How to make catfish jugs

If you've ever seen rows of brightly colored bottles bobbing up and down on the lake, you've likely spotted an angler's catfish jugs.

This one is a home run for beginners because it starts as an arts and crafts project and ends with a fish in the boat — maybe even in the skillet.

Simply paint a recycled plastic bottle then fit it with braided fishing line, a split-shot and a hook. At that point, they’re ready to take the water where they’re baited with…hot dogs.

For added fun, you can soak the hot dogs in strawberry Kool-Aid overnight and maybe add a little garlic salt for smell.

If you’re taking multiple kids to the lake, tap into their competitive side by painting one child’s jugs green and the other child’s orange. Make a game out of who catches a fish first and who catches the most.

You can use the catfish you catch to teach the value of catch and release or introduce the children to the fun of taking fish home for the frying pan.

Make sure to check your state’s laws on using this technique for catching fish.

Paint the bottles

The first step is to paint recycled plastic bottles a fluorescent color (green, orange, pink, etc.). Some people use pieces of floating pool noodles as their jugs. But they don’t have to be painted — and where’s the fun in that?

Cut some line

Cut about an 8-foot section of braided fishing line and tie it to the bottle around the neck. Braid works well for jugs because when they’re being stored, it will be wrapped around the neck of the bottle. Lines with memory like monofilament will become stiff and kinked after weeks in storage. Braid will virtually last forever.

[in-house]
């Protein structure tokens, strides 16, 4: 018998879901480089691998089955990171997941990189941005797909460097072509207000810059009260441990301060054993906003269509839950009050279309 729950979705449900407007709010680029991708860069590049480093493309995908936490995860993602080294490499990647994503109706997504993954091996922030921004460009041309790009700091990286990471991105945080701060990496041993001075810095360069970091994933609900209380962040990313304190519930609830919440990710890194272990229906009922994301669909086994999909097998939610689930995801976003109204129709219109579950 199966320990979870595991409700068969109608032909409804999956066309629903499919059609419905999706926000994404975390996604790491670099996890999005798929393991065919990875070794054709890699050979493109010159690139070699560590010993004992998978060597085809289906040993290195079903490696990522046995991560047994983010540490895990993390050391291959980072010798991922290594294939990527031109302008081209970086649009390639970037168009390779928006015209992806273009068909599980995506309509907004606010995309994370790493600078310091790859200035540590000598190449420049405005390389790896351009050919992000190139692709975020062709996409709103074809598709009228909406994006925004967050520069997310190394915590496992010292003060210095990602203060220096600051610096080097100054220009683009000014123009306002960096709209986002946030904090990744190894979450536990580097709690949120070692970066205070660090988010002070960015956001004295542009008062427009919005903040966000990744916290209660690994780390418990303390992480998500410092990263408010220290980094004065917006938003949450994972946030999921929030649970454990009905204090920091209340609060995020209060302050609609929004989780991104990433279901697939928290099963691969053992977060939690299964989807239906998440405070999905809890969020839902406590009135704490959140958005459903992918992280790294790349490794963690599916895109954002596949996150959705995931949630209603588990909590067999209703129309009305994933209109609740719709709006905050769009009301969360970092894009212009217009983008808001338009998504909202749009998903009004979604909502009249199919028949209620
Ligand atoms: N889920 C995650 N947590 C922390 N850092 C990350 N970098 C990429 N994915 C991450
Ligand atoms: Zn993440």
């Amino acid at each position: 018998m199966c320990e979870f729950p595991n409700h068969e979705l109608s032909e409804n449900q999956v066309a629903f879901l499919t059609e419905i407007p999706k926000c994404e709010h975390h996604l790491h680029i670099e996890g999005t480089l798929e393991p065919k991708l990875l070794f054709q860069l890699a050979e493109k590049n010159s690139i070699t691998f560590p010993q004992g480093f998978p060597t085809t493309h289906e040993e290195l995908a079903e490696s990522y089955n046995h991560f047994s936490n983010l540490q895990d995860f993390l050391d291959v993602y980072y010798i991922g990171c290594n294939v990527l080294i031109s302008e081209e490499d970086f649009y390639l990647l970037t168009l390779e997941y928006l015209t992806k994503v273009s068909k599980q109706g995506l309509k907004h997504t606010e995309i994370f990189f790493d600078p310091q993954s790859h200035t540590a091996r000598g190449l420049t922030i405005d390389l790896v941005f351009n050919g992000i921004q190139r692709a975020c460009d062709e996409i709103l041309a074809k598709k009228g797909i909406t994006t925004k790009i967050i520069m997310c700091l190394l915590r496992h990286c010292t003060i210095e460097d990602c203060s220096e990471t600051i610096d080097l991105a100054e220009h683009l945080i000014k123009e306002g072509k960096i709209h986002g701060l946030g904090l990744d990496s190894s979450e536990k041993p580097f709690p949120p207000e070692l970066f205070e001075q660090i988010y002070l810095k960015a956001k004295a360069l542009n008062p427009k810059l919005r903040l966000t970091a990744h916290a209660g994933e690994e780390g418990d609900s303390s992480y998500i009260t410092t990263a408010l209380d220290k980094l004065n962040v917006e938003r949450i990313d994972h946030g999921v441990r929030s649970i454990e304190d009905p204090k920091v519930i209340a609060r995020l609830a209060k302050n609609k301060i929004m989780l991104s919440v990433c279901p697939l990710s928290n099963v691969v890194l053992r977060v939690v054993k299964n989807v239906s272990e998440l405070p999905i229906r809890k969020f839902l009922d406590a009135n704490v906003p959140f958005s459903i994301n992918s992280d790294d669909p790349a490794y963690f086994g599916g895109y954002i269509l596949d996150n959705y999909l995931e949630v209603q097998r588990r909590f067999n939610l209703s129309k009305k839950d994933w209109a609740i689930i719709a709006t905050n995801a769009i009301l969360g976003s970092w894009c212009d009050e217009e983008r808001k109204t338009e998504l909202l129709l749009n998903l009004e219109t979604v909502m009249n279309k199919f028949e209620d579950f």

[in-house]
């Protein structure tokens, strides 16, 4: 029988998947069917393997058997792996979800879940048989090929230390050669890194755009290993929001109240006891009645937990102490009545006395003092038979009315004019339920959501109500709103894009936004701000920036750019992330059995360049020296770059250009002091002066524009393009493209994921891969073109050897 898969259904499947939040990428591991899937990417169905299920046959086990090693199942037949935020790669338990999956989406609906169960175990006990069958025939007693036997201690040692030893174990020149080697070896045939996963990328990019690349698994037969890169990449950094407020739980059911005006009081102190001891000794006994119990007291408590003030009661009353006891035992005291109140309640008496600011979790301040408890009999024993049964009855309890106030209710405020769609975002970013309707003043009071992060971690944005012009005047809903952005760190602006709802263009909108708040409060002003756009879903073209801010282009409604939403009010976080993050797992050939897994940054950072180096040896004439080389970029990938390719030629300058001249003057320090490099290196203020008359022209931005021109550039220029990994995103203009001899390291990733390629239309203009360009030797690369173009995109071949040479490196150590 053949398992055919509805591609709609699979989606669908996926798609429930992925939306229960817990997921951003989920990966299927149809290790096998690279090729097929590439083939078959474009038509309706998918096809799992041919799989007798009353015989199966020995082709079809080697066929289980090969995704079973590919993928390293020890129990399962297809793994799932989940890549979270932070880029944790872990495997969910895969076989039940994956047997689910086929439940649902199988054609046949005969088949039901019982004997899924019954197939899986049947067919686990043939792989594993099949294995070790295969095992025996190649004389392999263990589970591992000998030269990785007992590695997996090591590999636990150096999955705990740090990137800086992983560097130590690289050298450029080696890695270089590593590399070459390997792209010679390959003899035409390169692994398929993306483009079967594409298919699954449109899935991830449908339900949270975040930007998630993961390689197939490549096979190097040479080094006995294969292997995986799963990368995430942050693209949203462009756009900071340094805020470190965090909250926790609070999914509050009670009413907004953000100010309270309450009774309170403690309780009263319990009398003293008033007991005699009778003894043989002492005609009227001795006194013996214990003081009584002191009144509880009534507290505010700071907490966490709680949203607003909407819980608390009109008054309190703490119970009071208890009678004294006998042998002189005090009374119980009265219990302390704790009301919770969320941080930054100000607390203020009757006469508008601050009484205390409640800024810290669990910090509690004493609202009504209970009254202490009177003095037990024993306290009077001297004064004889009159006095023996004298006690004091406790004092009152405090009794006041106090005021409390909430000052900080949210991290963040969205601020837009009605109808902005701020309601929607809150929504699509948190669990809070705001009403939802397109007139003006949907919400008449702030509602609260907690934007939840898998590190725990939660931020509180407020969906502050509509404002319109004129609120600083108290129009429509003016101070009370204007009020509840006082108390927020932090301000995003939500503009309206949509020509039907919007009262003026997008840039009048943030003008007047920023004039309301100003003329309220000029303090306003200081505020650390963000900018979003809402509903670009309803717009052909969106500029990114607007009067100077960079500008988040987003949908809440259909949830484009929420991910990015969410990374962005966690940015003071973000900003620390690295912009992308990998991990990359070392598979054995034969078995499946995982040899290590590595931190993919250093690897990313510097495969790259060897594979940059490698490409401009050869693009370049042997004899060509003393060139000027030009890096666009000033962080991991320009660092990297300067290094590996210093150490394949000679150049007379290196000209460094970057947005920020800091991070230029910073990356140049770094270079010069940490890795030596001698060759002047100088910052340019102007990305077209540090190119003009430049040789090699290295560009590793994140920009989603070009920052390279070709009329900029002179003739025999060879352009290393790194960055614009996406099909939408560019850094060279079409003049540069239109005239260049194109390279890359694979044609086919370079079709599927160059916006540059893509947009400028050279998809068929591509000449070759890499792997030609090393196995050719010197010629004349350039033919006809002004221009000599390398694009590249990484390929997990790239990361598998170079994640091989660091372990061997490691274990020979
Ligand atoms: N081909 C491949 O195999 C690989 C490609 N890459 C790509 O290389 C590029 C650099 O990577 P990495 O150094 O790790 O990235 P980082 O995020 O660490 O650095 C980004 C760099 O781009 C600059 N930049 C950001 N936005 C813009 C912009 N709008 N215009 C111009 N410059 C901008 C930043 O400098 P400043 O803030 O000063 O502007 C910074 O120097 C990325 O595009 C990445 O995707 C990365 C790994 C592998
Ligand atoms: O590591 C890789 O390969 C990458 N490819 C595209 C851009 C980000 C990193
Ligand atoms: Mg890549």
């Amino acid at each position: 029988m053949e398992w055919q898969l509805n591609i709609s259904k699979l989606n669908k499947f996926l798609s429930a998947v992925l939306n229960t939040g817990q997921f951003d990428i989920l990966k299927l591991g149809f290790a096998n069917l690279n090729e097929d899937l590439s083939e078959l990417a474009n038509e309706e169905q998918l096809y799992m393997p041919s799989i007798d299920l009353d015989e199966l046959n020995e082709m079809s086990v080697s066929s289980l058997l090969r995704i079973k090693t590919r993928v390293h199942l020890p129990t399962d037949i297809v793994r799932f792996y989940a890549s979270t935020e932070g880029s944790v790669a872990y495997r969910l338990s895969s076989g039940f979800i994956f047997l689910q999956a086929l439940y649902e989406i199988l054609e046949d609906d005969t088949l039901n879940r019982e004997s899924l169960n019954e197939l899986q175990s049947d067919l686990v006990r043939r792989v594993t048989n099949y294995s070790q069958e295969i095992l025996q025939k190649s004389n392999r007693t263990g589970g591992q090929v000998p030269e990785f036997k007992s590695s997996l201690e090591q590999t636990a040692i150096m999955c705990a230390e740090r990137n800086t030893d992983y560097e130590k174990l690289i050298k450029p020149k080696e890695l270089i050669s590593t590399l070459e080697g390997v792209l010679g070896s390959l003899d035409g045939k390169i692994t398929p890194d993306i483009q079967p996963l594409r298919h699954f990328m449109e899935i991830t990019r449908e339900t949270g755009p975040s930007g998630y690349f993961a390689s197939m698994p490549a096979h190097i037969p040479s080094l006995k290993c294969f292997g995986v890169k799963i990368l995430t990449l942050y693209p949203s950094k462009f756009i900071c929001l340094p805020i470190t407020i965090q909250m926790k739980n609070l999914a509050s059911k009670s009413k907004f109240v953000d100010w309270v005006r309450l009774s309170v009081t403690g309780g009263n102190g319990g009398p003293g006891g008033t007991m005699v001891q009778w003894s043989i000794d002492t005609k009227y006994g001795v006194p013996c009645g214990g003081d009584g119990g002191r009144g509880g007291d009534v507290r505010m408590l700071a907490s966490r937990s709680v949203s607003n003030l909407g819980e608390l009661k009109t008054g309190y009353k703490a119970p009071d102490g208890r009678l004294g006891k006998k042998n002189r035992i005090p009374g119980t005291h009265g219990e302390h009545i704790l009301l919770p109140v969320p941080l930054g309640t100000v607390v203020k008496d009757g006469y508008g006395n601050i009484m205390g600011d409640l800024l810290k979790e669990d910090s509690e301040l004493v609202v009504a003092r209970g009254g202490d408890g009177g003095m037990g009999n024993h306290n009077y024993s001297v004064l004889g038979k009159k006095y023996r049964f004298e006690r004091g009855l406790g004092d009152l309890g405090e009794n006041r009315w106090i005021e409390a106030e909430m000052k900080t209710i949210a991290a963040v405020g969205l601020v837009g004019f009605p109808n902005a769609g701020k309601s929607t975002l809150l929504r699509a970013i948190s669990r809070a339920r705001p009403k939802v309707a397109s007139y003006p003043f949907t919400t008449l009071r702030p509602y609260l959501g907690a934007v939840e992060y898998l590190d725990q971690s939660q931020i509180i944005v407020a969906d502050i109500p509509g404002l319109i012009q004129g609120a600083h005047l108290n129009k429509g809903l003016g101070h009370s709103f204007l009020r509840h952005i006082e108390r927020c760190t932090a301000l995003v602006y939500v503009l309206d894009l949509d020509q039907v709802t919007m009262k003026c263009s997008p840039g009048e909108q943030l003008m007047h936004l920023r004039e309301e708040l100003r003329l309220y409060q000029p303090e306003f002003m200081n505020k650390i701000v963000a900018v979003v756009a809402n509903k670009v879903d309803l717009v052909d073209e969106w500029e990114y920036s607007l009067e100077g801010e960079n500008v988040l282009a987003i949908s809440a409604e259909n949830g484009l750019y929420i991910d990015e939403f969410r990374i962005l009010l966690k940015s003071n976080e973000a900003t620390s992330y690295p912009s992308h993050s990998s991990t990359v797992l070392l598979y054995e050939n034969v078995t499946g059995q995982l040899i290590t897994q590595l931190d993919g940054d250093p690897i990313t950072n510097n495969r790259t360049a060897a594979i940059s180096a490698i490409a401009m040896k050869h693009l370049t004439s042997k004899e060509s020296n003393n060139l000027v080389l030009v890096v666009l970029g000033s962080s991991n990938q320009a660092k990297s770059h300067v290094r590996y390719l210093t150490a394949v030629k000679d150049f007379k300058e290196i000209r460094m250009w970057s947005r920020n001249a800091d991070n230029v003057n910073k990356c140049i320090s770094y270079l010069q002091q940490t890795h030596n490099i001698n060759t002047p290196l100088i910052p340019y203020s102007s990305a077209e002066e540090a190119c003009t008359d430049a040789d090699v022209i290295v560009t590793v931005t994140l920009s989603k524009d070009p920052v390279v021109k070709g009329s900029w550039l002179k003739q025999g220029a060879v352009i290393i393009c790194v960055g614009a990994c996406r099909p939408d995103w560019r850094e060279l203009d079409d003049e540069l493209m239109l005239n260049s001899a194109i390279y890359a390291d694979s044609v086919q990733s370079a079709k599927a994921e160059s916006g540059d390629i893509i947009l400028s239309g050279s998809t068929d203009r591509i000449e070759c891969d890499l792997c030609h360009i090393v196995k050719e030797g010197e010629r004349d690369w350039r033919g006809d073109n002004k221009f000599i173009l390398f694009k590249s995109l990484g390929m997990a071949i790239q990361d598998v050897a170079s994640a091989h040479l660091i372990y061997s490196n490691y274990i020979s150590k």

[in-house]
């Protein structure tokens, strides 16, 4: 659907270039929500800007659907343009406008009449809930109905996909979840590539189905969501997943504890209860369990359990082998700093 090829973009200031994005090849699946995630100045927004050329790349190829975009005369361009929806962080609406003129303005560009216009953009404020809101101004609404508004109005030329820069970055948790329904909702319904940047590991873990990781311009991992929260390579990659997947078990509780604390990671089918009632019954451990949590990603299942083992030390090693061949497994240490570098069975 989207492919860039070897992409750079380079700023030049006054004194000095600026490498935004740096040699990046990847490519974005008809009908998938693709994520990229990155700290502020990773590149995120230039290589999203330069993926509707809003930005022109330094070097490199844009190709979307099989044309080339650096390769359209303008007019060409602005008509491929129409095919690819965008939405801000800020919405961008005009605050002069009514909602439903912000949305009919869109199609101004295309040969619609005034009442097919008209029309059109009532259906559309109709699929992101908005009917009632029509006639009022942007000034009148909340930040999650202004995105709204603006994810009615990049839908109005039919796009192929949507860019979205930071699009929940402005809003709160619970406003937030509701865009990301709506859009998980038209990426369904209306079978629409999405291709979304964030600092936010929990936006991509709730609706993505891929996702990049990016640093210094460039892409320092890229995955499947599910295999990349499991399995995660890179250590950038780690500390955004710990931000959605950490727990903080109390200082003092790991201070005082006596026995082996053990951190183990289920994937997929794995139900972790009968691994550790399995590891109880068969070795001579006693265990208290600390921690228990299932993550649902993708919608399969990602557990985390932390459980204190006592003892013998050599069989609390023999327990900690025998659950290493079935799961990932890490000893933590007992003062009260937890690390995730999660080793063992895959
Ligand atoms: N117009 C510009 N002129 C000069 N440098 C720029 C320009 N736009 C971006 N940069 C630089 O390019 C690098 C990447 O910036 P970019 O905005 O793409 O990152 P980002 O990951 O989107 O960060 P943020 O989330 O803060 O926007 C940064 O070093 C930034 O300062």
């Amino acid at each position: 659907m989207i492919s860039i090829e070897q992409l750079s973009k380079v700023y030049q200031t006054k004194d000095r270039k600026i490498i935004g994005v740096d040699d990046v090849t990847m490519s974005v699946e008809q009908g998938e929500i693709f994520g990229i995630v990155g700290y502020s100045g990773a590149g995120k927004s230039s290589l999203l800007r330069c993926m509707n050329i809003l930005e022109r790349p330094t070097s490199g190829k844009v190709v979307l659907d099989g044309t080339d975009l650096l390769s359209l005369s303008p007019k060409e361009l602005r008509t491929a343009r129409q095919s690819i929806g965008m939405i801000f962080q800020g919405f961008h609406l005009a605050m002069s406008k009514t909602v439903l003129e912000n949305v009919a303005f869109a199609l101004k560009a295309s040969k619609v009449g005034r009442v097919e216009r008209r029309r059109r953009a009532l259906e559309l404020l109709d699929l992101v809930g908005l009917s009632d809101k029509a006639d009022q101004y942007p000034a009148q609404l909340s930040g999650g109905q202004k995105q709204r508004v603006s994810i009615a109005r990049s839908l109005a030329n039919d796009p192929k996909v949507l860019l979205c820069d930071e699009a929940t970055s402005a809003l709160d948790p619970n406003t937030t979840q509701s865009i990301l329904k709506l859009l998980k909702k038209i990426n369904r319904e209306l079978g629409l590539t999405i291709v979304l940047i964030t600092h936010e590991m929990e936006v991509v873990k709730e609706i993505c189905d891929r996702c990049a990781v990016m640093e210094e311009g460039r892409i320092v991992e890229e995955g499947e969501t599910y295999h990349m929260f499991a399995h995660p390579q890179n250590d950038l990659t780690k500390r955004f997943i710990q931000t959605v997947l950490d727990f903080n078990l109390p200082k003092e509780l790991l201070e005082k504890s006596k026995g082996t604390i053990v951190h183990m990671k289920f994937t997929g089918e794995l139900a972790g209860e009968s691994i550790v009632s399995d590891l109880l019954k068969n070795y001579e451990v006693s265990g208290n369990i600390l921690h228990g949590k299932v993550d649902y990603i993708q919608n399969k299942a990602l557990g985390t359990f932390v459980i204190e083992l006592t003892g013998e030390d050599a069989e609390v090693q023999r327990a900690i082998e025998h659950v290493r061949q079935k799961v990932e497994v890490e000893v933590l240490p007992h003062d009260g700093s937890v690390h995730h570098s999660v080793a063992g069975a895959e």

Add the hook

Tie on the hook to the other end of the line and add a split-shot. Place the split-shot 18 inches to 2 feet above the hook. It’s simply to keep the bait down at a desirable depth for catching catfish.

Add a strip of reflective tape so you can use the bottles at night. Catfish often feed more actively at night, and that makes jug fishing a productive tactic after the sun goes down. Remember bug spray and a spotlight. You’re gonna need both.

Store the hook

Add a rubberband around the bottle to store the hook when not in use. This is a simple step that will allow you to store the jugs without tangles. You don’t want 30 bottles with lines and hooks hanging free.

Go fish

Use hot dogs to bait the hooks. Throw the bottles out in an area where you can keep them contained or where you can chase them down in a powered boat. They’ll move quick! And remember, hot dogs are just one suggestion for bait. Other traditional catfish favorites like chicken livers and cut bait will often work just as well, but they’re a little messier in your boat.

Chase your catch

Chase the jug down and pull up your catch. If you put out a line of 25 jugs, look down the lake and see one that’s 100 yards out of line, there’s a reason for that — and it’s probably a fish. If you see one bouncing or zipping across the surface of the water, that’s a fish. If one sinks and stays gone for several seconds at a time, that’s either a bigger fish or a mean one.